Our focus has to be on preventive action, with the aim of stopping potential crises early before they escalate to the point where massive and costly international interventions become necessary. There is wide consensus on this point, which after all is only common sense, but it is a major challenge for us to turn the theory into effective preventive action on the ground. Failure becomes all too visible in hindsight, whereas successes can and do occur with little fanfare.
Let me add that conflicts and patterns of state breakdown are themselves becoming increasingly complex to manage. Phenomena such as drug trafficking, organized crime and terrorism have become intertwined in some cases with traditional political conflicts, complicating prospects to address them through political-negotiated means.
We are working on a number of fronts to rise to the challenge:
First, we have made a major effort to strengthen and sharpen the focus of the Department of Political Affairs, which along with Jordan Ryan’s shop in UNDP, is responsible for much of the UN’s work in the conflict prevention area. Some increases in resources and personnel have improved our ability to try to stay up with developments, build critical networks to use when crises occur, and deploy quickly when our services are needed.
Second, we are building more partnerships with regional organizations, which are at the frontlines of the conflicts and may need our help. By sharpening our ties with these groups, such as the African Union, and helping to strengthen their capabilities, we will be better able to detect potential crises early and to mobilize coordinated responses. I should also mention in this context the close relationship we have with the OSCE, the EU, and sub-regional African groups such as ECOWAS in West Africa, SADC in Southern Africa, and IGAD in East Africa.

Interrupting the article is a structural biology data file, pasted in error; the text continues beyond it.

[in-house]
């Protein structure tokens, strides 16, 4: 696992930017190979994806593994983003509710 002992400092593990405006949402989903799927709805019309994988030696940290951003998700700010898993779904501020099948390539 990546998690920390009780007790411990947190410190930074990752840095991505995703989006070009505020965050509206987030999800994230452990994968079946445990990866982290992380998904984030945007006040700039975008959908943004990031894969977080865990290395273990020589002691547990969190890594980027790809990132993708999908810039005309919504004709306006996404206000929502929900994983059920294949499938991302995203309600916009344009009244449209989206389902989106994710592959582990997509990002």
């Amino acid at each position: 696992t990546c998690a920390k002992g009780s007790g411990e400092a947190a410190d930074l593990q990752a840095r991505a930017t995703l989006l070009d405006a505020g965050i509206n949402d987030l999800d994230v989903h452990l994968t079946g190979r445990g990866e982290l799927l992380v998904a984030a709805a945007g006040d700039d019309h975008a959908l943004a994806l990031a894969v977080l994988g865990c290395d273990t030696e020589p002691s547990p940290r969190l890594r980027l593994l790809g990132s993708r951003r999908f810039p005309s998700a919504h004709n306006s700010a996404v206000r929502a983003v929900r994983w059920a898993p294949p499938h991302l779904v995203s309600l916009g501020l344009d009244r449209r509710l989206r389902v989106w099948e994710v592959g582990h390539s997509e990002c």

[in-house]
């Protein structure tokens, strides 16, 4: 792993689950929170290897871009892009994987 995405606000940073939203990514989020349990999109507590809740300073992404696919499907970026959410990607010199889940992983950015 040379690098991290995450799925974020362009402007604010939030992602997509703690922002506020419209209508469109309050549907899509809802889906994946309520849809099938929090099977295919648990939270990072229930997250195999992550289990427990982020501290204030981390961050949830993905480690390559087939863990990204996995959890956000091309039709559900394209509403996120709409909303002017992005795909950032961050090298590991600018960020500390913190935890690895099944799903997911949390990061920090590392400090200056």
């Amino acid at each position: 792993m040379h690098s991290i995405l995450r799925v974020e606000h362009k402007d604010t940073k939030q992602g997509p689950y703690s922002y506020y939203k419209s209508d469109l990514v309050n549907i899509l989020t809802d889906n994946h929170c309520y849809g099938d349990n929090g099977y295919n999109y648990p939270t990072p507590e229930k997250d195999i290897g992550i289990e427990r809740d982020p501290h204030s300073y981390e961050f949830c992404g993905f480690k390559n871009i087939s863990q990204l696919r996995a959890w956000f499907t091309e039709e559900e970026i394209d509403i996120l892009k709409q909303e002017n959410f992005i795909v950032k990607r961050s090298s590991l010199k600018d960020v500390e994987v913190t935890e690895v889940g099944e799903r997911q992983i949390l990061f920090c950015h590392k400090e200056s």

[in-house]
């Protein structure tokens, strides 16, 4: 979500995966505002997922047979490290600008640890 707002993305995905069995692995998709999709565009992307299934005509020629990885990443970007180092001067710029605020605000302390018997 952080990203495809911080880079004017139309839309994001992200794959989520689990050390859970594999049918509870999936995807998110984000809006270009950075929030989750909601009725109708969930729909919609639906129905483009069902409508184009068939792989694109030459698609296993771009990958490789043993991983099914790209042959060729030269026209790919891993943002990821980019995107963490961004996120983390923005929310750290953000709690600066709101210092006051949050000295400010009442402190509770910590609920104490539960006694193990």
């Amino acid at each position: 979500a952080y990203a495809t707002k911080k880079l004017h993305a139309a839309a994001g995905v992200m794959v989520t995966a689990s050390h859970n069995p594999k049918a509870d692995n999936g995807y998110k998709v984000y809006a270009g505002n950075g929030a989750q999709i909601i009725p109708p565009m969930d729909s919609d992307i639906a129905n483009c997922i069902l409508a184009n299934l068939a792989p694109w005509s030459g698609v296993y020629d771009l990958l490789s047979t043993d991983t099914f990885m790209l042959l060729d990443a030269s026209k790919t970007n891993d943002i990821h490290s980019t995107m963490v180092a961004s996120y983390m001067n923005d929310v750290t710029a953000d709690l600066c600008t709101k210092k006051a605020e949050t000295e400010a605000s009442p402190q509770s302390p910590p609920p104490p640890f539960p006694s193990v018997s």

Third, we are putting increased attention on our field offices to increase our effectiveness in peacemaking or mediation support. DPA currently oversees eleven field-based political missions in Asia, Africa and the Middle East which are important platforms for mediation and preventive diplomacy. We have opened regional offices conducting preventive diplomacy in West Africa and Central Asia, and will inaugurate a third one soon in Central Africa.
Fourth, we are improving our own professional expertise in mediation. A Mediation Support Unit within the Department is maintaining rosters of experts, establishing policy guidance, and training and de-briefing envoys and their staff. We now have small team of senior mediation experts who can be deployed on 72-hour notice to assist in peace talks around the world.
We believe that the inclusion of women and increased attention to gender issues in these efforts are vital. Our Security Council mandates from Resolutions 1325 to 1960 (passed just last month) are clear and direct. Equally important is the conviction we share with the members of this audience that this is essential to our ultimate success.
One of our critical problems is to expand the domestic constituencies engaged in peacemaking, and therefore build credibility and national buy-in. Issues from basic livelihoods to gender violence must be addressed. And, if women’s participation results in solutions that meet the needs of society in general, those solutions will be more sustainable.
Last year we made great strides at the UN with the establishment of UN Women and the office of the Special Representative on Sexual Violence in Conflict. I earlier noted the Secretary-General’s statement to the General Assembly last week. He also underlined the importance of UN Women as “a dynamic force for change and women’s empowerment everywhere” and pledged to do more to combat violence against women and continue to increase the number of women in the UN’s senior leadership.
He has backed up those words with action. Since coming into office, the Secretary-General has increased the number of women in the UN’s highest ranks by more than 40%. Four years ago, when the Secretary-General took office, the UN had one woman heading a field mission. Today there are five -- in Burundi, Timor-Leste, Cyprus, Liberia and the Central African Republic (and until its closure last week, in Nepal). Things are certainly moving in the right direction.
The Secretary-General has also taken important steps to improve the United Nations’ sensitivity to and ability to respond to sexual violence in conflict. Margot Wallstrom, the first Special Representative on this issue, is off to a fast start. The recent establishment of UN Women, under the leadership of former President Michele Bachelet is a watershed for the UN. Michele brings a wealth of experience to the job, and I can assure you that we are working closely with her to increase women’s participation in conflict prevention and peacemaking.